On the day after Archibong's death, large bodies of armed men began to pour in from the plantations. They came with the avowed purpose of ascertaining who had killed Archibong. We have since learned that they came into the town on the invitation of the king's mother, who, it appears, offered them great rewards, provided they would procure the destruction of the Young family by denouncing its members as the murderers of Archibong by having frcciuasoncd him, and by demanding that their guilt or innocence be manifested by their submitting to the ordeal of the nut. On the Friday a large meeting was held in the marketplace. All the gentlemen of the town were present with their retainers—there must have been from 1000 to 1200 armed men from the plantations, and there were 200 or 300 spectators, chiefly women. There could not be fewer than 1500 on the ground, probably a good many more. It was one of the most sorrow-inspiring spectacles I have ever seen. The professed purpose of the assemblage was to ascertain who had killed the king. Mr. Goldie and I went down twice to see what was going on. We could do nothing more than speak a few words to the gentlemen, and protest against more killing. We could not arrest the progress of events, but we felt it our duty to watch, and to show that we were watching, the proceedings of the day. We stopped both times as long as the scorching sun would allow us. We saw four poor women eat the fatal nut. Three of them seemed very indifferent about the matter. While chewing the poison, they were laughing and talking to those around them. The fourth—she was quite young—seemed very thoughtful. It would have afforded us no pleasure to see the approach of death's agonies—our hearts had a sufficient load to bear without that addition. We withdrew from the scene. It was not long ere we were informed that two of the victims were dead. The other two rejected the poison.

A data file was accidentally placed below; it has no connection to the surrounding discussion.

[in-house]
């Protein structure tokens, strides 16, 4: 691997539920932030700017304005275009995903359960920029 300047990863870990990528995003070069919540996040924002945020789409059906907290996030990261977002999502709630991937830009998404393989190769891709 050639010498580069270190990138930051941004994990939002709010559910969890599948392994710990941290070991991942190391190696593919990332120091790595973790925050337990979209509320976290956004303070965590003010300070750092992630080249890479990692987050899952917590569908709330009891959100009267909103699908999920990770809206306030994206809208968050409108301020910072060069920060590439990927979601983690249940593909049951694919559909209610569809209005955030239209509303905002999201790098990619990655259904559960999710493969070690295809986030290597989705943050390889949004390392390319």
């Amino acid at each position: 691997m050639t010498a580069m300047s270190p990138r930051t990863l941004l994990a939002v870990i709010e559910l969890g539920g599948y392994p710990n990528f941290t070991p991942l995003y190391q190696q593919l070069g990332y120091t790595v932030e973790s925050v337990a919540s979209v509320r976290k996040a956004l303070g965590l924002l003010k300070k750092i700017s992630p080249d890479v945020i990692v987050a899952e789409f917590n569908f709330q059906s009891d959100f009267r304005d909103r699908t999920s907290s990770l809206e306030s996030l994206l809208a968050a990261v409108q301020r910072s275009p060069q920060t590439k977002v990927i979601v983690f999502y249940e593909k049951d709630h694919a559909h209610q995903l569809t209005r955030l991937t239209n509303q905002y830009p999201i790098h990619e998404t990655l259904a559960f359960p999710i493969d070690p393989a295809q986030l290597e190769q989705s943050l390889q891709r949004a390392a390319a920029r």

Seeing on Saturday that Duke Town was in a state ot anarchy—the king dead—the premier fled—and no acknowledged head in the place, Mr. Goldie and I wrote to King Eyo requesting him to interpose, and if possible, prevent the further destruction of life. He wrote us, in reply, that Duke Town people had not informed him of what was going on, but that he would send his brother, John Eyo, to stop any more chopping nut, and to make the plantation people go away. On the following day, Sabbath, John Eyo came down with the Creek Town insignia of official Egbo authority; and "Egbo" himself came down from Old Town. But neither the ordinary mortal, nor the mysterious personage from the bush, could quell or control the tumult. Both returned to their homes in the afternoon.